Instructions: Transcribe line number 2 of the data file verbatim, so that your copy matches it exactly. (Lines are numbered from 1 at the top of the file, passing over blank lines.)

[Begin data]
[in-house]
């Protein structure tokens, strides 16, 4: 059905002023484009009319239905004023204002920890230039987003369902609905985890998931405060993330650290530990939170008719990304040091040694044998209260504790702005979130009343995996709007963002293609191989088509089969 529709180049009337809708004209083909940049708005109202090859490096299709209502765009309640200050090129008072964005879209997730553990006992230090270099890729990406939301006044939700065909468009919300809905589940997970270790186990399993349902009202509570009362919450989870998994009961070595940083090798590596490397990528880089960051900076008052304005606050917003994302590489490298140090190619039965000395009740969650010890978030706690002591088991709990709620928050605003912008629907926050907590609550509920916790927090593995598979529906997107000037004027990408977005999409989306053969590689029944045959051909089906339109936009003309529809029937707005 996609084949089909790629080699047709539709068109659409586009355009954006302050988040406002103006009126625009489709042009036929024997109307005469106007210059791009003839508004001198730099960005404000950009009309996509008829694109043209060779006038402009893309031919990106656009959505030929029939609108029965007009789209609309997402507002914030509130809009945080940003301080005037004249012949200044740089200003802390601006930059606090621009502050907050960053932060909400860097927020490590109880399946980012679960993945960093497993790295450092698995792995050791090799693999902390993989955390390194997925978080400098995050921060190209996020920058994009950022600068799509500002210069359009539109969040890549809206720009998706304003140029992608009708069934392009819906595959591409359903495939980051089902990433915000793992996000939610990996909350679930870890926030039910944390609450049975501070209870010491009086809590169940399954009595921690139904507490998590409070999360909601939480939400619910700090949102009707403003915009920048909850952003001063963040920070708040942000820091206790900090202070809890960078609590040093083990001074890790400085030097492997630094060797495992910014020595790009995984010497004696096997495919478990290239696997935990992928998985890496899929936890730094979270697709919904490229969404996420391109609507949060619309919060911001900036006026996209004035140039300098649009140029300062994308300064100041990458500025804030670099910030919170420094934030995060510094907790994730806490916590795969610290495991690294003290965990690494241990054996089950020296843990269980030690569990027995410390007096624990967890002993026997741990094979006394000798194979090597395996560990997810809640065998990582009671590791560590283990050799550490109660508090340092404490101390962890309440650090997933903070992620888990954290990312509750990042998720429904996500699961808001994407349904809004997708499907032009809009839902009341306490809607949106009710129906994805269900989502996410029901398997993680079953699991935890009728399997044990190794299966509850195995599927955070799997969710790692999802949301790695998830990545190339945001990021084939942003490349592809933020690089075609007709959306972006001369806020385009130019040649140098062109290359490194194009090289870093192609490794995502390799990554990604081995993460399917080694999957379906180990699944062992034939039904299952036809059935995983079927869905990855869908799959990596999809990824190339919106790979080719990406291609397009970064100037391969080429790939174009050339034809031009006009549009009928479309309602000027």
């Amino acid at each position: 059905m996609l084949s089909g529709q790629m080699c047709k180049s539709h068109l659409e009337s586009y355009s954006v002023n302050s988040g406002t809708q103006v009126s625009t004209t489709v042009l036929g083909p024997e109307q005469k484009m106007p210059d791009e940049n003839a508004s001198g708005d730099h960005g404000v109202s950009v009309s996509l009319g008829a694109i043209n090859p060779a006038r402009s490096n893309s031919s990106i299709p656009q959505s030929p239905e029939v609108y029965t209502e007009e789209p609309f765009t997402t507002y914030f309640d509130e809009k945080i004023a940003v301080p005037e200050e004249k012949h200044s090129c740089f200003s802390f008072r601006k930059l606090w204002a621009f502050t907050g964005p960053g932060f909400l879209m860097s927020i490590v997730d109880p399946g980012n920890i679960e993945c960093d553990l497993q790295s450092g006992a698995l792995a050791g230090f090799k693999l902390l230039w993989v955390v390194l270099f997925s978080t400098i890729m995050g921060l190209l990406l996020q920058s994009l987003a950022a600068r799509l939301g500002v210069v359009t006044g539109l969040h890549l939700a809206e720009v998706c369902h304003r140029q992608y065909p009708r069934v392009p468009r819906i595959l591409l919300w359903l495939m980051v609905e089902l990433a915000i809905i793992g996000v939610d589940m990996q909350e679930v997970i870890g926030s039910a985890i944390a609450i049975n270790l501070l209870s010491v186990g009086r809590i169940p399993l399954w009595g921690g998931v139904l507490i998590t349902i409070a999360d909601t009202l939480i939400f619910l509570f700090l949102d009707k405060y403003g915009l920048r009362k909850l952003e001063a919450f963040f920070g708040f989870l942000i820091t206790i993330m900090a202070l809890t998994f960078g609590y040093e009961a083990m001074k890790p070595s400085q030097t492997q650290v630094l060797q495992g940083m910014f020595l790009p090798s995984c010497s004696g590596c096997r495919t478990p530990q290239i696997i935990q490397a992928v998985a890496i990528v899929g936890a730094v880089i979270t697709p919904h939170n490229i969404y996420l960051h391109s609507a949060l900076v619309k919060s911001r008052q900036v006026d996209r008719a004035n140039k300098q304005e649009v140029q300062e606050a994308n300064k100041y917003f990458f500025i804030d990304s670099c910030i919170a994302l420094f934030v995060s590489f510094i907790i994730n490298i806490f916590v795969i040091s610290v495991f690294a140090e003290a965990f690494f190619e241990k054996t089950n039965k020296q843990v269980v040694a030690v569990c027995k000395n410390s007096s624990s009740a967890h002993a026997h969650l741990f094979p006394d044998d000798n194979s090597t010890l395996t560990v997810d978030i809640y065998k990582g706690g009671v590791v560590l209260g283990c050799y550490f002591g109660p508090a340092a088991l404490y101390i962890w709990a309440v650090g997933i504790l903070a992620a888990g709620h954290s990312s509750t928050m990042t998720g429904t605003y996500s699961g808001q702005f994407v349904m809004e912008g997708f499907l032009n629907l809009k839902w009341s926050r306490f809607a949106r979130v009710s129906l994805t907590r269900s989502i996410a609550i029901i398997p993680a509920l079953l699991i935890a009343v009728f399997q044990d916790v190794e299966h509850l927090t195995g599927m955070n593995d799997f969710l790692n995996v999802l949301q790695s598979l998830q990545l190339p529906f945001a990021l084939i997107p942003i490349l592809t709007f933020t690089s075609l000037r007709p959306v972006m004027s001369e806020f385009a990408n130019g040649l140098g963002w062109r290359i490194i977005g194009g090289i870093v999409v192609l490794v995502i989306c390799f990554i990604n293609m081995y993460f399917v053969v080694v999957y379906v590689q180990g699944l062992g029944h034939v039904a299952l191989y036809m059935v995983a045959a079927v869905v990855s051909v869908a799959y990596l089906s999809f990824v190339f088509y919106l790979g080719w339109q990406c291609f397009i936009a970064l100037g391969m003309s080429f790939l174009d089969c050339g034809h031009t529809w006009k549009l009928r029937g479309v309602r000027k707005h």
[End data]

């Protein structure tokens, strides 16, 4: 059905002023484009009319239905004023204002920890230039987003369902609905985890998931405060993330650290530990939170008719990304040091040694044998209260504790702005979130009343995996709007963002293609191989088509089969 529709180049009337809708004209083909940049708005109202090859490096299709209502765009309640200050090129008072964005879209997730553990006992230090270099890729990406939301006044939700065909468009919300809905589940997970270790186990399993349902009202509570009362919450989870998994009961070595940083090798590596490397990528880089960051900076008052304005606050917003994302590489490298140090190619039965000395009740969650010890978030706690002591088991709990709620928050605003912008629907926050907590609550509920916790927090593995598979529906997107000037004027990408977005999409989306053969590689029944045959051909089906339109936009003309529809029937707005 996609084949089909790629080699047709539709068109659409586009355009954006302050988040406002103006009126625009489709042009036929024997109307005469106007210059791009003839508004001198730099960005404000950009009309996509008829694109043209060779006038402009893309031919990106656009959505030929029939609108029965007009789209609309997402507002914030509130809009945080940003301080005037004249012949200044740089200003802390601006930059606090621009502050907050960053932060909400860097927020490590109880399946980012679960993945960093497993790295450092698995792995050791090799693999902390993989955390390194997925978080400098995050921060190209996020920058994009950022600068799509500002210069359009539109969040890549809206720009998706304003140029992608009708069934392009819906595959591409359903495939980051089902990433915000793992996000939610990996909350679930870890926030039910944390609450049975501070209870010491009086809590169940399954009595921690139904507490998590409070999360909601939480939400619910700090949102009707403003915009920048909850952003001063963040920070708040942000820091206790900090202070809890960078609590040093083990001074890790400085030097492997630094060797495992910014020595790009995984010497004696096997495919478990290239696997935990992928998985890496899929936890730094979270697709919904490229969404996420391109609507949060619309919060911001900036006026996209004035140039300098649009140029300062994308300064100041990458500025804030670099910030919170420094934030995060510094907790994730806490916590795969610290495991690294003290965990690494241990054996089950020296843990269980030690569990027995410390007096624990967890002993026997741990094979006394000798194979090597395996560990997810809640065998990582009671590791560590283990050799550490109660508090340092404490101390962890309440650090997933903070992620888990954290990312509750990042998720429904996500699961808001994407349904809004997708499907032009809009839902009341306490809607949106009710129906994805269900989502996410029901398997993680079953699991935890009728399997044990190794299966509850195995599927955070799997969710790692999802949301790695998830990545190339945001990021084939942003490349592809933020690089075609007709959306972006001369806020385009130019040649140098062109290359490194194009090289870093192609490794995502390799990554990604081995993460399917080694999957379906180990699944062992034939039904299952036809059935995983079927869905990855869908799959990596999809990824190339919106790979080719990406291609397009970064100037391969080429790939174009050339034809031009006009549009009928479309309602000027």